New international studies school open in September
June 14, 2007
With his background, John Harriss would be welcome as a faculty member at any university in the world. But he chose SFU.
"I was at the London School of Economics for a long time and could very happily have stayed there," says the director of the arts and social science faculty’s new School of International Studies.
"But the idea of building a new institution here was a challenge that at this stage in my life and profession was very attractive."
The new school, which was in the works in a previous form for some time, will begin teaching undergraduate and graduate classes next fall at SFU’s Burnaby and Vancouver campuses respectively.
A globally acclaimed social anthropologist and author with more than 30 years experience, Harriss is a leading expert in the political economy of development, and in politics and society in South Asia. He has always taught and researched in development studies departments.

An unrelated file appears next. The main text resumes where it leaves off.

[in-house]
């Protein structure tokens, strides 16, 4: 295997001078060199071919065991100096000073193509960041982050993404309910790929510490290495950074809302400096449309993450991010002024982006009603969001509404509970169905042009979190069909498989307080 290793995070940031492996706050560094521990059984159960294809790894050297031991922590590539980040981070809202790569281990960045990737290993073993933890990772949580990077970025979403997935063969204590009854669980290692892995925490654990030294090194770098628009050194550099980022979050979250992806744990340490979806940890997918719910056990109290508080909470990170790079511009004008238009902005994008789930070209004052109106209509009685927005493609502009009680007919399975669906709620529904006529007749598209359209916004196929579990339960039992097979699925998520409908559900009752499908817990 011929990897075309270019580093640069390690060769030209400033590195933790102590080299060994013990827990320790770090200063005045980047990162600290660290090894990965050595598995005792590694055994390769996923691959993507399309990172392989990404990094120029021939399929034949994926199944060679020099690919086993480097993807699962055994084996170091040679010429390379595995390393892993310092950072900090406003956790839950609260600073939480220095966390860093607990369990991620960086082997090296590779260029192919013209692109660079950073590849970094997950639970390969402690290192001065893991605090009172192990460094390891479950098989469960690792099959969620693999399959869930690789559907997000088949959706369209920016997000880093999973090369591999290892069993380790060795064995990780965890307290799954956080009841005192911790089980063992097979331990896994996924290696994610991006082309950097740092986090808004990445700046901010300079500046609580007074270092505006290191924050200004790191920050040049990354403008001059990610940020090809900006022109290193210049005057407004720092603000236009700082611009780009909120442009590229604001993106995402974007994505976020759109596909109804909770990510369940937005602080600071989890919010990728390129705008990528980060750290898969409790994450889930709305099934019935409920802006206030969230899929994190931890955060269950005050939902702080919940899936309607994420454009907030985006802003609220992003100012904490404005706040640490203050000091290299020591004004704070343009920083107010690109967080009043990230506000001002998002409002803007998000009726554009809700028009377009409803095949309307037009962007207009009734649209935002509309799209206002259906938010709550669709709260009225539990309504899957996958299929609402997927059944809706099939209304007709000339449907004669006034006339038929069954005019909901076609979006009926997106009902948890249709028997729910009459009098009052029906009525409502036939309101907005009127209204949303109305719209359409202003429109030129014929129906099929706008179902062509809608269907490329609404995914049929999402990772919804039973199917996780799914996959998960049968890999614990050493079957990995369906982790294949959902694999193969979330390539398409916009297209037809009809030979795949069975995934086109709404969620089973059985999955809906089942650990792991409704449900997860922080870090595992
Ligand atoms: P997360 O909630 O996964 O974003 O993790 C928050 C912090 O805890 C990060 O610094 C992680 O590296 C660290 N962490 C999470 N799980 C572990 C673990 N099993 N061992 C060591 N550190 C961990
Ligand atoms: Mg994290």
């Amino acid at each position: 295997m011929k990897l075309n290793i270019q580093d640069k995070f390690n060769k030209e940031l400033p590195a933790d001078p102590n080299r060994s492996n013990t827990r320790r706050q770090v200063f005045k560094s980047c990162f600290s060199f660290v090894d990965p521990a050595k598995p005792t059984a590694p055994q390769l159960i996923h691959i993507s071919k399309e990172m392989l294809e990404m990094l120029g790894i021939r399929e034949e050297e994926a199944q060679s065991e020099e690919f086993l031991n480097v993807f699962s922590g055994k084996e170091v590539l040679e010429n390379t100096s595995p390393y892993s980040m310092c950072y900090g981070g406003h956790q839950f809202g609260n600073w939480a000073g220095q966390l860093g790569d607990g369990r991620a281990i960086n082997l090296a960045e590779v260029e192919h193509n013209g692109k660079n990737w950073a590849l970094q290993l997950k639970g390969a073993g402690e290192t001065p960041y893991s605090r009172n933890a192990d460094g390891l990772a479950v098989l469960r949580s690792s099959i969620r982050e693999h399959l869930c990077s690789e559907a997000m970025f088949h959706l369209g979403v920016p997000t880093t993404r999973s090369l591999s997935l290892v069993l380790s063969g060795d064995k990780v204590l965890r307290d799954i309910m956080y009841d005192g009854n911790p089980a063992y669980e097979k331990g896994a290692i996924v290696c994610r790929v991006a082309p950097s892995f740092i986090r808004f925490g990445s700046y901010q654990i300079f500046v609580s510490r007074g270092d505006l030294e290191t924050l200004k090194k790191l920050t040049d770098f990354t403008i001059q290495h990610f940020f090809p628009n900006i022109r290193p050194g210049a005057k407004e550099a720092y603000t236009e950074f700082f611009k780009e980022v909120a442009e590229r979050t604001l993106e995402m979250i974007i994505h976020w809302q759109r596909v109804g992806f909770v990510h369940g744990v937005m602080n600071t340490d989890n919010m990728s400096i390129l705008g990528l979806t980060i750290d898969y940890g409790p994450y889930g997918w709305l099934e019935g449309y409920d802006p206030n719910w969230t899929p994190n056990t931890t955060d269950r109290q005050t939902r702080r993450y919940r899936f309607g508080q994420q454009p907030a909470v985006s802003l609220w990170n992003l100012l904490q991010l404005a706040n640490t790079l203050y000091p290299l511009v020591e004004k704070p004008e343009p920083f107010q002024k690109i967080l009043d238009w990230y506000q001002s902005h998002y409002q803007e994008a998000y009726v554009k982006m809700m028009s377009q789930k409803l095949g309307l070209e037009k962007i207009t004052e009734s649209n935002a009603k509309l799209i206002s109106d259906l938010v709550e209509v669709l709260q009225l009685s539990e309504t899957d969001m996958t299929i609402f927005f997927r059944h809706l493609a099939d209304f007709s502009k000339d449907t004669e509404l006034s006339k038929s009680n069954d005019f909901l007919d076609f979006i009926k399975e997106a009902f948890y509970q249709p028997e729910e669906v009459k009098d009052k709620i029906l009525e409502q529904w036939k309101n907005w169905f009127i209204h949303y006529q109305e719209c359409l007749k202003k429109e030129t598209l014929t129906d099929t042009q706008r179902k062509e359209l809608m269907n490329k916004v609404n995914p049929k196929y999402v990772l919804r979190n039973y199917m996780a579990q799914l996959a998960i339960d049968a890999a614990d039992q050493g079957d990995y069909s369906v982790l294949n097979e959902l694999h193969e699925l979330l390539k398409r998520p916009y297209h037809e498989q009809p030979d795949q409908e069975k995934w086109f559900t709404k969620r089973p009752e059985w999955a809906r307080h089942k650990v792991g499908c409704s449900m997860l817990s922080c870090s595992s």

"We’ve designed our curriculum and courses within an interdisciplinary format around two major themes, one being international development and global justice, and the other being state building, state failure, and conflicts and emergencies," says Harriss.
Students will specialize in international issues through integrated, interdisciplinary training and experience concerning the complex and challenging issues that are central to global affairs.
Graduates will be prepared for careers in the private,
non-profit and public sectors, including government and civil service, international law, multi-national corporations, development-project agencies, international organizations, education and academia.
"Come September we’ll have a new undergraduate curriculum, a whole lot of new courses and a new graduate program," says Harriss. "And to teach these programs our initial team of six mostly senior professors of political science, economics and anthropology will be joined by four new and very bright young faculty members.
"So we’ll be starting with 10 people fairly evenly divided between new and enthusiastic, and old and worldly wise."
To learn more, visit www.sfu.ca/internationalstudies/.
By Stuart Colcleugh